The CCPA requires that companies offering a financial incentive provide consumers with a formal Notice of Financial Incentive. As to its contents and form, the notice “must be designed and presented in a way that is easy to read and understandable to consumers” and should be (1) written in plain, straightforward language; (2) drafted in a conspicuous manner; (3) made available to consumers before they are given the choice to opt in to the program; and (4) reasonably accessible to consumers with disabilities. In addition, the notice must include:
- A succinct summary of the financial incentive or price or service difference offered.
- A description of the material terms of the financial incentive or price or service; difference, including the categories of personal information that are implicated by the financial incentive or price or service difference and the value of the consumer’s data.
- How the consumer can opt in to the financial incentive or price or service difference.
- A statement of the consumer’s right to withdraw from the financial incentive at any time and how the consumer may exercise that right.
- An explanation of how the financial incentive or price or service difference is reasonably related to the value of the consumer’s data, including:
- A good faith estimate of the value of the consumer’s data that forms the basis for offering the financial incentive or price or service difference.
- A description of the method the business used to calculate the value of the consumer’s data, which can be found on WestLaw.
In addition to the notice of financial incentives that was the focus of the enforcement sweep, AG Bonta recently released an opinion clarifying that “internally generated inferences that a business holds about a consumer are personal information within the meaning of the CCPA, and must be disclosed to the consumer” upon a valid consumer request for personal information. Specifically, information required to be disclosed includes inferences drawn from personal information obtained about the consumer and used to create a profile about a consumer reflecting the consumer’s preferences, characteristics, psychological trends, predispositions, behavior, attitudes, intelligence, abilities, and aptitudes. This is required whether the inferences were drawn from information obtained from the consumer, from public repositories, from a broker, or even inferred from the business’ own algorithms or proprietary processes.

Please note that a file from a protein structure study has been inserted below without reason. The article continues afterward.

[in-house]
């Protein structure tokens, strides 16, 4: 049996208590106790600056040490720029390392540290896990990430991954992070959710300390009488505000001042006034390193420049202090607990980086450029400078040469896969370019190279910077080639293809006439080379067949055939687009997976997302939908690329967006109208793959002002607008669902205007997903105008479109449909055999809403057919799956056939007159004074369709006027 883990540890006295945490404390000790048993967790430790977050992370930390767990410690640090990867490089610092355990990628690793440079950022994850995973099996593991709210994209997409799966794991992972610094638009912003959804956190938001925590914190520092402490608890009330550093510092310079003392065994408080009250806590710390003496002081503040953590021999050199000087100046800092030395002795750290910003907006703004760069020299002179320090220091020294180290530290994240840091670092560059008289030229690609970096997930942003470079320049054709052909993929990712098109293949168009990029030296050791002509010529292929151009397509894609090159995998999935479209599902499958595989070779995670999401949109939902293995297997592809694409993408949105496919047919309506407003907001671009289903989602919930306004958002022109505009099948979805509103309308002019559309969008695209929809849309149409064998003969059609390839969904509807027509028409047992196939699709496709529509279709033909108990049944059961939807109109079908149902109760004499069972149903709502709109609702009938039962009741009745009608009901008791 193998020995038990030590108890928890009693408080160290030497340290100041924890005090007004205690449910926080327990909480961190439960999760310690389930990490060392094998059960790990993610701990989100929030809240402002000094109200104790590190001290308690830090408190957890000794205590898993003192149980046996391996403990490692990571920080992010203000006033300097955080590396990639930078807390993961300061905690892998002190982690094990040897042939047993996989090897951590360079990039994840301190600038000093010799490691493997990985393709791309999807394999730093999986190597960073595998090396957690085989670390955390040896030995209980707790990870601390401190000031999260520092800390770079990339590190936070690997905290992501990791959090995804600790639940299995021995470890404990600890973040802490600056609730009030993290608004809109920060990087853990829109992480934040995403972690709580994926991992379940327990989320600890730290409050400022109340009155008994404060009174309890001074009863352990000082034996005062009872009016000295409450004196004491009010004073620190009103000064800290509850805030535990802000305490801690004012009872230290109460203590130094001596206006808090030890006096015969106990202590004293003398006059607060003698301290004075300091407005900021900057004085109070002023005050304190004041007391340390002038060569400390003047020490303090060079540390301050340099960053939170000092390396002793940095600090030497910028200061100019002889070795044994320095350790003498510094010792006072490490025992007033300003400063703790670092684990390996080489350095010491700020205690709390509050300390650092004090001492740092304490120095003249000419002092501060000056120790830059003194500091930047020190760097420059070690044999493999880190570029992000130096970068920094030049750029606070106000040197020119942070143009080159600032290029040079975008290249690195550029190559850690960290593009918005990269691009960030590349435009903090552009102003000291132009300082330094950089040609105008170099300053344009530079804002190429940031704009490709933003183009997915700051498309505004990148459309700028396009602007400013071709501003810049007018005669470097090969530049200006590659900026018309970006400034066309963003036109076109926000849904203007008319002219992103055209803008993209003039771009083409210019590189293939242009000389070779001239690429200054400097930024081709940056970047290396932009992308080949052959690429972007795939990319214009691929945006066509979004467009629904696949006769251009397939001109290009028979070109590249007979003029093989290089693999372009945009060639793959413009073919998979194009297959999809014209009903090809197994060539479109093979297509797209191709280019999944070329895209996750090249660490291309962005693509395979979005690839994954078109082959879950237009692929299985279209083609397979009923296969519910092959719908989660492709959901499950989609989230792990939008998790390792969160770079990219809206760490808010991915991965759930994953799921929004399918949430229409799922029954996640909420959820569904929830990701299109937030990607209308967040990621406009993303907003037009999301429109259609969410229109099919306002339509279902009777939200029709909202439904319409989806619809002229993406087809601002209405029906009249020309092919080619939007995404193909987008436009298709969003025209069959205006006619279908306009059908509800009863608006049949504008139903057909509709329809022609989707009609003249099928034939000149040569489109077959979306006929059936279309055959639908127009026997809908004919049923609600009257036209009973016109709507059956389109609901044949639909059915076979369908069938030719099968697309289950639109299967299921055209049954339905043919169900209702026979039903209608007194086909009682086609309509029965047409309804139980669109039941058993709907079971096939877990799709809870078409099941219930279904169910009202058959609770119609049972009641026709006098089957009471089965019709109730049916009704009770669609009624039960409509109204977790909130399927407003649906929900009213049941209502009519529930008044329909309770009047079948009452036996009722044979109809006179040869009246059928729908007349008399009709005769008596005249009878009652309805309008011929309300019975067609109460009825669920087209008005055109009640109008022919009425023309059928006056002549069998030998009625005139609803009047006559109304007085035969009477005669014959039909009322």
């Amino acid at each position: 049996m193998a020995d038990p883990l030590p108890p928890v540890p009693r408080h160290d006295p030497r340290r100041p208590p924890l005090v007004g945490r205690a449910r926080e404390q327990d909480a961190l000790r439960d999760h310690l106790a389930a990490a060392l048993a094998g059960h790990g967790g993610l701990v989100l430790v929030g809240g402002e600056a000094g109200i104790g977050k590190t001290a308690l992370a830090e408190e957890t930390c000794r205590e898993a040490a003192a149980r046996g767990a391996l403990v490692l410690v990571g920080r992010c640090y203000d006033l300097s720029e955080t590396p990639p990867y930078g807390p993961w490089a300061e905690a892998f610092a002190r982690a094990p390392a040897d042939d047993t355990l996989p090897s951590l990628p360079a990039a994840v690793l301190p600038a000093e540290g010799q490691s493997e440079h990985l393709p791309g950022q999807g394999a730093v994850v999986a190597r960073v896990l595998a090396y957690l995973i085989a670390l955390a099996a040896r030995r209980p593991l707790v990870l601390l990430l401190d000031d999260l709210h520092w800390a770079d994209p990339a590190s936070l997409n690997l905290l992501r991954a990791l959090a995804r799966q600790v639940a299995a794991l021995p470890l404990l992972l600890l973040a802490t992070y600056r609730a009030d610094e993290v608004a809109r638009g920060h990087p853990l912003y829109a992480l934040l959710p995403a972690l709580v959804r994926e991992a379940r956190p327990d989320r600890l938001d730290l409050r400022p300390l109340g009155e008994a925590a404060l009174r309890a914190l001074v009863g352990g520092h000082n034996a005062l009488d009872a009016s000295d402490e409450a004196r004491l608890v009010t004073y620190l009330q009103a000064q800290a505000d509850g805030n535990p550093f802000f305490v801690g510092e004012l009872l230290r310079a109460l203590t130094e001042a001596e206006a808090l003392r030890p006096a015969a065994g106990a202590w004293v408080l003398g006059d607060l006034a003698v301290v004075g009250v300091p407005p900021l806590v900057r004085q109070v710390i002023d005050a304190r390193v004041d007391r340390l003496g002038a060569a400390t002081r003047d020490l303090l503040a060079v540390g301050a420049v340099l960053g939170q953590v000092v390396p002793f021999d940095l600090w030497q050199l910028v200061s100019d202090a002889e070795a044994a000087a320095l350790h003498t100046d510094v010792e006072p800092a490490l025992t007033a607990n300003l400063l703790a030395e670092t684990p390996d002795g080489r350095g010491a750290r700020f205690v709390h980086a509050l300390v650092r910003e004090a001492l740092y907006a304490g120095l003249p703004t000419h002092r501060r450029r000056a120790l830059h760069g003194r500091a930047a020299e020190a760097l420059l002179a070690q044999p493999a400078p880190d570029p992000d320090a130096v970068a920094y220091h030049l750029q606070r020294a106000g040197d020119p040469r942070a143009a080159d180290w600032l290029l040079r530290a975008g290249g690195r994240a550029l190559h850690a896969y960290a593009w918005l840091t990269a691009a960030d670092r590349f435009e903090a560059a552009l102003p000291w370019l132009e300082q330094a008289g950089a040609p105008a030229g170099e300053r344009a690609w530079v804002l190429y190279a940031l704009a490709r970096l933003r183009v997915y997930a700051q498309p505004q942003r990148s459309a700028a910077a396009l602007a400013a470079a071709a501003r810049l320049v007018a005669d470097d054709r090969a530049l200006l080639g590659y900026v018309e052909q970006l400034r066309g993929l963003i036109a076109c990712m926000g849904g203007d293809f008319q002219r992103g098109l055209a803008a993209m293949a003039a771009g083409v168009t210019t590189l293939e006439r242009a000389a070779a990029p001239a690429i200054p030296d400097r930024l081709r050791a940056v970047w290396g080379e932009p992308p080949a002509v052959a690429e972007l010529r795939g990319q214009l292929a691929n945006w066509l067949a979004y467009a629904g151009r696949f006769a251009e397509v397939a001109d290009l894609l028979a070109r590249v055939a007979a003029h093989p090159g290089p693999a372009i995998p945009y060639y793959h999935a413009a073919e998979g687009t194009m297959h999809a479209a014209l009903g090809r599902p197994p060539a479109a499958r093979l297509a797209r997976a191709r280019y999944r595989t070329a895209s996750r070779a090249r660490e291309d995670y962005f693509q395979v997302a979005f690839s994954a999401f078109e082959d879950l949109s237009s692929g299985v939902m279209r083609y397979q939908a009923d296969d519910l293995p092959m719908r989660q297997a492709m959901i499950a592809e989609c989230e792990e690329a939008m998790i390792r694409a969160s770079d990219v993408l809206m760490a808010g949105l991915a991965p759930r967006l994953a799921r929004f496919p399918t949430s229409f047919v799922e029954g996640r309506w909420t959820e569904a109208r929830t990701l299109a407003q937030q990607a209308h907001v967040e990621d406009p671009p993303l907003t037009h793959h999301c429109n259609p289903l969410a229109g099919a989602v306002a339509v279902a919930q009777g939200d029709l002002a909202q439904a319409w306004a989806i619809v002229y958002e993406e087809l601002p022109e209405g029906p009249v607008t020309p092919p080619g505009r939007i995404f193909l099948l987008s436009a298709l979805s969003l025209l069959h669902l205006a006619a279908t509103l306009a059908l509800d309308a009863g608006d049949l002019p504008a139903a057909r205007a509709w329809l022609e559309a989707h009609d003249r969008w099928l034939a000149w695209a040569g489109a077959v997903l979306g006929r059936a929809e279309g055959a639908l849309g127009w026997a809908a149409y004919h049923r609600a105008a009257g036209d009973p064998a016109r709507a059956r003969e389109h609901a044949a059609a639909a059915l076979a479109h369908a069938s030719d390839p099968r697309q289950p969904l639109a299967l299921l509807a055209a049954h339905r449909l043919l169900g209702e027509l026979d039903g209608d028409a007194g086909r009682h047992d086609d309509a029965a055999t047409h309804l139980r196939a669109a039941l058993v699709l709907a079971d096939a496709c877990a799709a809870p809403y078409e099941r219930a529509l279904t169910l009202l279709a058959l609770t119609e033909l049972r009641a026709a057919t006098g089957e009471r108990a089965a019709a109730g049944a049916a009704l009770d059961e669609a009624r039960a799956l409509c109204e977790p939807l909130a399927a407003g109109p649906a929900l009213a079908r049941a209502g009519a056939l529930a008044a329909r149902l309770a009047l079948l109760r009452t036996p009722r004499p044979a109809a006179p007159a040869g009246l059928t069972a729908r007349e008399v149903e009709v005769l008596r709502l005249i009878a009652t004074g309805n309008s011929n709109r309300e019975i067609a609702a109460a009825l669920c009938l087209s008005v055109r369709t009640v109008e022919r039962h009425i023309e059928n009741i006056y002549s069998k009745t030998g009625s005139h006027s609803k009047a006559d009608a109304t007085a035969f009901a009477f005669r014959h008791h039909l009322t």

What Are the Next Steps?
As explained above, the AG has sharpened his gaze on businesses running loyalty programs who choose to ignore the disclosure obligations mandated by the CCPA and accompanying regulations. Moreover, the investigative sweep and corresponding non-compliance letters demonstrate that the AG’s scrutiny is not reserved for the usual suspects (the tech companies), and include offline programs run by traditional brick-and-mortar retailers. Because of this, it is paramount that the ability to run these programs ― to build lasting customer loyalty ― is protected.
Any business running loyalty programs in California should examine its loyalty program operations to evaluate what financial incentive notices and opt-ins may be needed, including determining how best to calculate such incentives. In light of AG Bonta’s recent opinion, businesses should ensure that they have properly mapped loyalty program data such that California consumers are provided the requisite information in response to their requests for personal information.
Monique (“Nikki”) Bhargava is a partner in Reed Smith’s Global Entertainment and Media Industry Group. She focuses her practice on the convergence of advertising and emerging technology, helping clients navigate advertising and privacy issues in new media, digital marketing and content, social media, adtech and martech. She supports consumers brands, advertising agencies, publishers, media and technology companies in all aspects of their advertising, marketing, and media initiatives, as they innovate to drive consumer engagement.
Sarah Bruno is a partner in Reed Smith’s Global Entertainment and Media Industry Group. Her work involves the cross-section of expertise in the Intellectual Property, privacy and advertising spaces. She is routinely evaluating client products and concepts and developing protection strategies, considering how to collect, use and store any data as a result of the launch, and advising on online and offline marketing tactics, including issues involving the metaverse.
Karim Alhassan is a Reed Smith associate. His practice focuses on assisting clients with their compliance obligations regarding data privacy and security. More specifically, he has experience advising clients on their regulatory obligations stemming from emerging state privacy laws, as well as assisting in the defense of companies subject to regulatory investigations and actions by the Federal Trade Commission.